Let’s begin with some cliches and how they apply to life as related to real estate.
Nothing lasts forever. The marketing that worked last year may not work this year. The marketing that worked 20 years ago may still work this year. It’s up to the agent to discard the old and add new based on market conditions and trends.
What goes up must come down. The market has been high, low, high, low and heading back to high in the two plus decades I’ve been in the real estate business. Historically speaking, real estate, like most markets, is fluid and sensitive to economic conditions.
The only thing certain is change. Two of the most useful characteristics a real estate professional can possess are a keen interest in current events to stay ahead of the curve ball always on its way, and a sense of humor that allows a smile on your face when doubt is all around.
The devil is in the details (and maybe a lawsuit too). In real estate we need to understand the big picture, but also keep our eye on the minute details or they can come back to bite you in the wallet and on the clock.
A stitch in time saves nine. Procrastination and wishful thinking cannot compete with early disclosure and transparency throughout the transactions. Oversights and secrets can cost time and money–two of our most valuable assets.
Trust takes years to establish but can vanish overnight. Real estate relationships are built on trust with an underpinning of competency and truth. Less than honest dealings and fair treatment will evaporate trust in a heartbeat once discovered, and it will be discovered.
Now for the nitty gritty of what I’ve learned:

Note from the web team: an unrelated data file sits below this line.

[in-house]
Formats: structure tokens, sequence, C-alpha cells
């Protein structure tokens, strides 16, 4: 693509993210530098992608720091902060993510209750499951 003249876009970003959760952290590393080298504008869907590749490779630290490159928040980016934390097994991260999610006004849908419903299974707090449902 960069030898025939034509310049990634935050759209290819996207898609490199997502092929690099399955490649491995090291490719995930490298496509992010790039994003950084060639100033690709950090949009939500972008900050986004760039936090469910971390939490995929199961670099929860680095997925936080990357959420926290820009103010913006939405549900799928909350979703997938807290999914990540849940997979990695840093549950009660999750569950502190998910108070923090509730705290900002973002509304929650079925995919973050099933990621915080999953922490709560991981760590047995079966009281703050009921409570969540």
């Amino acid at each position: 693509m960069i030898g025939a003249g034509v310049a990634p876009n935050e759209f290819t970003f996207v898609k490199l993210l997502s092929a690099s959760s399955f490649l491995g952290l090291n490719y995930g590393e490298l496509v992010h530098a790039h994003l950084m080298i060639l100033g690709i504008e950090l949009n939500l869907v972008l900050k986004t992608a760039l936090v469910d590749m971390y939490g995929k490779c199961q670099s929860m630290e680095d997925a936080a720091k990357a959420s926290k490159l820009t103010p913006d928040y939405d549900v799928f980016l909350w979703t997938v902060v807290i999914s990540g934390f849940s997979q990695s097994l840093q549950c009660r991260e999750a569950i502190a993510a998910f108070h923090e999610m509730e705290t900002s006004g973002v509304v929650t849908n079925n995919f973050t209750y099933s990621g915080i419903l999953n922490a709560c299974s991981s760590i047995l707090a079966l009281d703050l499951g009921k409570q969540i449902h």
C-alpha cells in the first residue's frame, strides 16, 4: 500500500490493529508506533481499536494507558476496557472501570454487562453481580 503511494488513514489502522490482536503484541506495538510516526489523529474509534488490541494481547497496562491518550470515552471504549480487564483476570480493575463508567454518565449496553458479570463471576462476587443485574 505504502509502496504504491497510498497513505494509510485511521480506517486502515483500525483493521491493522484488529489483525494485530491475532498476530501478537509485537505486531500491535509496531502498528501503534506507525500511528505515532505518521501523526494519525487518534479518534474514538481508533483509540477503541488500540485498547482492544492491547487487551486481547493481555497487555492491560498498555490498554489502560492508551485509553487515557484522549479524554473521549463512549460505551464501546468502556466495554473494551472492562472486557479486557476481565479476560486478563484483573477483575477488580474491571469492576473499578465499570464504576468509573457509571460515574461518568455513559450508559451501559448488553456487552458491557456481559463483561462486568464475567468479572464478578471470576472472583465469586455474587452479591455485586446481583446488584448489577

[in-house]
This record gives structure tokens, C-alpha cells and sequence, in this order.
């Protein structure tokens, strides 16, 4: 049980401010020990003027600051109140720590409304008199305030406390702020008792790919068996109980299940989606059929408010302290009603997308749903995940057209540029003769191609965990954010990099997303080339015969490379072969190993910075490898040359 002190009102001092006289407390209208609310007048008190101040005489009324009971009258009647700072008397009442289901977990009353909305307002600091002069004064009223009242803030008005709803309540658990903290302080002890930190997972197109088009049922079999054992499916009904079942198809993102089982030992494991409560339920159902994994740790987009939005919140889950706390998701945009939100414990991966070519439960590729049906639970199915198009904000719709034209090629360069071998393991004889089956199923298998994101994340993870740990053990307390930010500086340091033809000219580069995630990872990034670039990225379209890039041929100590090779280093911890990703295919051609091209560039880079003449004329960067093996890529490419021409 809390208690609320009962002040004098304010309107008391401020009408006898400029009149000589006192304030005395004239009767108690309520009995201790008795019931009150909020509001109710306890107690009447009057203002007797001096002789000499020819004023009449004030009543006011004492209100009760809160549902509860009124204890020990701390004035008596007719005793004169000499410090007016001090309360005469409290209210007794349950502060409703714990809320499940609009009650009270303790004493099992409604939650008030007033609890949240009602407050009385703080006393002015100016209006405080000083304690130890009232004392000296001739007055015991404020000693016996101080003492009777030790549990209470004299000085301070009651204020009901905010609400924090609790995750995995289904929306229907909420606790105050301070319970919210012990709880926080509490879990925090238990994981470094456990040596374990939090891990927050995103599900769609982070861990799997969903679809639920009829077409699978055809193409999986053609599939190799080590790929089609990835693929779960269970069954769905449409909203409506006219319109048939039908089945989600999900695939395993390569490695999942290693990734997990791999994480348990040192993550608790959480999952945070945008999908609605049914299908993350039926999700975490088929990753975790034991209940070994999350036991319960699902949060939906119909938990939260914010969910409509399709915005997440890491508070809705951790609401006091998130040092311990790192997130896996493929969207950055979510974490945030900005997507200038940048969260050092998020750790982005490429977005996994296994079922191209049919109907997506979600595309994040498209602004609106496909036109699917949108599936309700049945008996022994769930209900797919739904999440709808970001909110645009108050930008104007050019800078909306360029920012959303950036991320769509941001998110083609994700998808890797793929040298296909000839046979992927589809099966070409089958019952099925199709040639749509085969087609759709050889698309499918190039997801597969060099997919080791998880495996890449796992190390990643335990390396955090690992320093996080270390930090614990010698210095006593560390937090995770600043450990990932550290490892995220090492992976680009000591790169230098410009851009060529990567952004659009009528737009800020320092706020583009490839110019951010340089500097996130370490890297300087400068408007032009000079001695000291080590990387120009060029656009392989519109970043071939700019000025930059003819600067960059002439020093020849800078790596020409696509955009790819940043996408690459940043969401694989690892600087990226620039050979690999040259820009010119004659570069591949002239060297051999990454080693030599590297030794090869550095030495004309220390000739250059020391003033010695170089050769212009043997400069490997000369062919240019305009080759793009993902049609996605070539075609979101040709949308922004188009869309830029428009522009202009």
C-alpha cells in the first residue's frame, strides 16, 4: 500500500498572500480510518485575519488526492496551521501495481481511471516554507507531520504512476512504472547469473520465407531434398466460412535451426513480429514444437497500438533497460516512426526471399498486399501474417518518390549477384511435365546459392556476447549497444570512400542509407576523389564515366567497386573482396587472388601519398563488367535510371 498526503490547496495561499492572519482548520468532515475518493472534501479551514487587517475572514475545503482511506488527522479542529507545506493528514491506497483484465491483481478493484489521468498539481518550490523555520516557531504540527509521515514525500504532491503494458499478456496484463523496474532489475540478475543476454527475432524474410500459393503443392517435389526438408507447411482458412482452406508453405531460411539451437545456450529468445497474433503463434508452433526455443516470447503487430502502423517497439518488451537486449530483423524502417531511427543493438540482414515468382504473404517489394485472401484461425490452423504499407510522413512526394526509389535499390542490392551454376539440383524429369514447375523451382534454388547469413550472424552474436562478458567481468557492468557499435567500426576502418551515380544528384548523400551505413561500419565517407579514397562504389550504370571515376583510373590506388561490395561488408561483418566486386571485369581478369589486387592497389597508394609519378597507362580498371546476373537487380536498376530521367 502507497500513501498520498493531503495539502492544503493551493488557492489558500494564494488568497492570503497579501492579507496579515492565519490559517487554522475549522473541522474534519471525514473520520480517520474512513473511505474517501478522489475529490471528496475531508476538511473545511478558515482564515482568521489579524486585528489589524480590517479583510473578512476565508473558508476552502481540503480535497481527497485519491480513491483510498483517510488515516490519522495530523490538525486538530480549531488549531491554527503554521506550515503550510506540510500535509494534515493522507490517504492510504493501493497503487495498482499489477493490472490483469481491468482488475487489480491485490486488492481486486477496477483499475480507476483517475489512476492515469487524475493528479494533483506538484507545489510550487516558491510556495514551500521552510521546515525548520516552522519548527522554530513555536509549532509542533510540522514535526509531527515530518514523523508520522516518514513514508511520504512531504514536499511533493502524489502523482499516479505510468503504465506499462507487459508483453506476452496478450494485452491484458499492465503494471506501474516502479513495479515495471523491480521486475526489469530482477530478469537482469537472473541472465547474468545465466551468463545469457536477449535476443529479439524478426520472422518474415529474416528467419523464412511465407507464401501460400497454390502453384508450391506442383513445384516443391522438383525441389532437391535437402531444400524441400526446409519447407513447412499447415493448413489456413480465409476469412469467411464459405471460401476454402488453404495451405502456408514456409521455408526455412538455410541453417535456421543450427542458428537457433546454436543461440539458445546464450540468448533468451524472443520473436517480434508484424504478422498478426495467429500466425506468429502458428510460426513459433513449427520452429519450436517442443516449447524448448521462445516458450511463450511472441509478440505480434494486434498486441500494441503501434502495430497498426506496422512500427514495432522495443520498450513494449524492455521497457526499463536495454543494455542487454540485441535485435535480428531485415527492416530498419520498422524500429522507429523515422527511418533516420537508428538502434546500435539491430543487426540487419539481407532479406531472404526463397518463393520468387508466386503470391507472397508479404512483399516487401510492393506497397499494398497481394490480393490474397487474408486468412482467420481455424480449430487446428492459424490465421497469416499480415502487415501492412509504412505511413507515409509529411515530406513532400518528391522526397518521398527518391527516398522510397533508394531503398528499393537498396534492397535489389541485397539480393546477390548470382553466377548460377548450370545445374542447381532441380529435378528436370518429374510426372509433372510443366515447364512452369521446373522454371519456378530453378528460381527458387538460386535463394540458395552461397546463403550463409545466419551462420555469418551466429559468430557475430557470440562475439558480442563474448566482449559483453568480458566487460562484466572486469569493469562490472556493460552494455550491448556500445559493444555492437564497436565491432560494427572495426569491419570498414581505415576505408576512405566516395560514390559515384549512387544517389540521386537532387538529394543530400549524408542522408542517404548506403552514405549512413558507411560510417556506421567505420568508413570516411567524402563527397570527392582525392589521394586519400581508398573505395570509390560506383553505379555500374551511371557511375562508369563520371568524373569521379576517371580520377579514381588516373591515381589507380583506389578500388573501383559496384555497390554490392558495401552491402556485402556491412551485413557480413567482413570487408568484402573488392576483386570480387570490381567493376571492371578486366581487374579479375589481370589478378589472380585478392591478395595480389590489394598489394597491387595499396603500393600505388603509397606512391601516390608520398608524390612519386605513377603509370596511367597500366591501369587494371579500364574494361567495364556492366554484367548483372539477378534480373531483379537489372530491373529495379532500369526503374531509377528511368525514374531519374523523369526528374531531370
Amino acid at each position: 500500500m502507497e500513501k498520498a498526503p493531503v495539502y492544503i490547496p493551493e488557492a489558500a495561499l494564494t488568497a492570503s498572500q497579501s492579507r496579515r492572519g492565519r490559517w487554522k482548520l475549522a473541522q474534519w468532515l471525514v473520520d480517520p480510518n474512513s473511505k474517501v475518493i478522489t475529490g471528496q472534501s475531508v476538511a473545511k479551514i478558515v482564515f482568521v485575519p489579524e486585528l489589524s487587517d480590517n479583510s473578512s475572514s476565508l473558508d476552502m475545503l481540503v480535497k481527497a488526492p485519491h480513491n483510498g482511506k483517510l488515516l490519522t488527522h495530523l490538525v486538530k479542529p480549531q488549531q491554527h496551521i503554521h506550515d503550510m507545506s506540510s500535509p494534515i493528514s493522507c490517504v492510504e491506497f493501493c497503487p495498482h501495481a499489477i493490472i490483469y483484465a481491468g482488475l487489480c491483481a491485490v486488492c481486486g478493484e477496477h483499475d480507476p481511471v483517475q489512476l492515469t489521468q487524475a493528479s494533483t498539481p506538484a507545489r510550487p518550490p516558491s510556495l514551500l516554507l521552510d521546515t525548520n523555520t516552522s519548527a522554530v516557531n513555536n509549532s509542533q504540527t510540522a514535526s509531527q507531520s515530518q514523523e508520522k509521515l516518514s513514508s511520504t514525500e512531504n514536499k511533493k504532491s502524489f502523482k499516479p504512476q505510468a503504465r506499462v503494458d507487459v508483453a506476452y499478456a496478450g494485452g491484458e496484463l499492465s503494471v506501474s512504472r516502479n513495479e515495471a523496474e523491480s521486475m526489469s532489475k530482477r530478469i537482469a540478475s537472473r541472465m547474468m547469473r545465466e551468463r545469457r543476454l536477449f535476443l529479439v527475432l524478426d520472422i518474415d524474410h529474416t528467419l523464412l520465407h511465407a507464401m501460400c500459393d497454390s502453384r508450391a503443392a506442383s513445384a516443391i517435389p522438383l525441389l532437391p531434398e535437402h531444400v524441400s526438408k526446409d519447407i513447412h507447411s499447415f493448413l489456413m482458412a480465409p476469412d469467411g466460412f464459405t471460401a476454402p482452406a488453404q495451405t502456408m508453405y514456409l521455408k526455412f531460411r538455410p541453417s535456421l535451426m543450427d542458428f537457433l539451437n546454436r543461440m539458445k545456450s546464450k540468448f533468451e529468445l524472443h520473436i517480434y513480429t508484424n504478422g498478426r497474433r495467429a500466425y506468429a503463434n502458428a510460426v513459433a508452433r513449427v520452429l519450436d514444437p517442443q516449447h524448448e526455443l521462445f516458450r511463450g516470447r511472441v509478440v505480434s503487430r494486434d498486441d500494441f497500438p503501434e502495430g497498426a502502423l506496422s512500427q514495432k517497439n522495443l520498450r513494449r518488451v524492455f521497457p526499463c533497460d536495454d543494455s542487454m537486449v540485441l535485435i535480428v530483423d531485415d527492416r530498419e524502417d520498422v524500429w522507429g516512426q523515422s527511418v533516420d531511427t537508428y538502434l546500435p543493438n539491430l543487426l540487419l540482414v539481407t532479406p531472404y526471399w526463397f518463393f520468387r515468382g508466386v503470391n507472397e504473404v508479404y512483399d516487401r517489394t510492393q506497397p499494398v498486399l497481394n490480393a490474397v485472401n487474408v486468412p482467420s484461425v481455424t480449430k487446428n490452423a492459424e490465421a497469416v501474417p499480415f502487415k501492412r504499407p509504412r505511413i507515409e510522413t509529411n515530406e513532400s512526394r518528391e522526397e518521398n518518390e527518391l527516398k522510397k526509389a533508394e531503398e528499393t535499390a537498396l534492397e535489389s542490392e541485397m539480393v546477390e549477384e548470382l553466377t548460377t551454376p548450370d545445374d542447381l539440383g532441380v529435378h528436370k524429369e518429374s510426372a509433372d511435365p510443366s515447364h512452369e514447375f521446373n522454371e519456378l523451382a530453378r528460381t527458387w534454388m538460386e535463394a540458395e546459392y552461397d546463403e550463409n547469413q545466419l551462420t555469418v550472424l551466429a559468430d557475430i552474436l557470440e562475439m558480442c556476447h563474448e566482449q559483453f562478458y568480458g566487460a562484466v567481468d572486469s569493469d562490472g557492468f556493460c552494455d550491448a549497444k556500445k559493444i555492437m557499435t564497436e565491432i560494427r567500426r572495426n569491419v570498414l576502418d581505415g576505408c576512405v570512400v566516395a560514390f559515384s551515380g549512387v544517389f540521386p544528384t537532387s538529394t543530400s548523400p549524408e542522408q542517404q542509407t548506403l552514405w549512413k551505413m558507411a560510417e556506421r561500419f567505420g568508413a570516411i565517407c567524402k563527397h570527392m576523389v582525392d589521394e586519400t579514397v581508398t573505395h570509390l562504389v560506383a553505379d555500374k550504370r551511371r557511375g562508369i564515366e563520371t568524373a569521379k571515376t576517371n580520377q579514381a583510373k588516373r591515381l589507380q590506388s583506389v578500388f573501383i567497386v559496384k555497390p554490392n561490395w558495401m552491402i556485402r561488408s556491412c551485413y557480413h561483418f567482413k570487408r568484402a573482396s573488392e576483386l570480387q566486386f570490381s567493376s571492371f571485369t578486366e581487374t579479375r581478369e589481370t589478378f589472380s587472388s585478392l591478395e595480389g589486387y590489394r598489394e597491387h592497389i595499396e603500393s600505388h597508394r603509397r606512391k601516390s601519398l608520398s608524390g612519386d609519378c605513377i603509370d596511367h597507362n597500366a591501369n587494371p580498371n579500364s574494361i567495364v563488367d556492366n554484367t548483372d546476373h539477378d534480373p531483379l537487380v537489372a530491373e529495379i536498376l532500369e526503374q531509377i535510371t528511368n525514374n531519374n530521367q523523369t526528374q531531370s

1) Follow up, follow up and then do it again. The goal is to provide information of value without spamming your client’s email.
2) Offer a myriad of information in a variety of ways. People absorb information in a variety of ways–some are visual learners, others need the human touch of a live voice.
3) Provide 24/7 information on your website. People are busy and want information when it is convenient for them, not necessarily when it is convenient for their agent.
4) Keep your rejections and disappointments filed in your short term memory bank. Dwelling on the listing you lost or the buyer who disappeared will delay your next success.
5) Knowledge is power. Make sure you are always adding to yours. Take classes, read and stay current on local and national real estate trends and laws.
6) Real estate is a high risk career. We walk the wire while working hard to find and keep our balance. We provide our own benefits such as health insurance and vacation days. On the flip side we also set our own salaries, hours and select who we want to work with and when. The real estate teeter-totter is always in a state of motion, but by my measure, real estate agents usually come out on the high side.
– Norma (310) 493-8333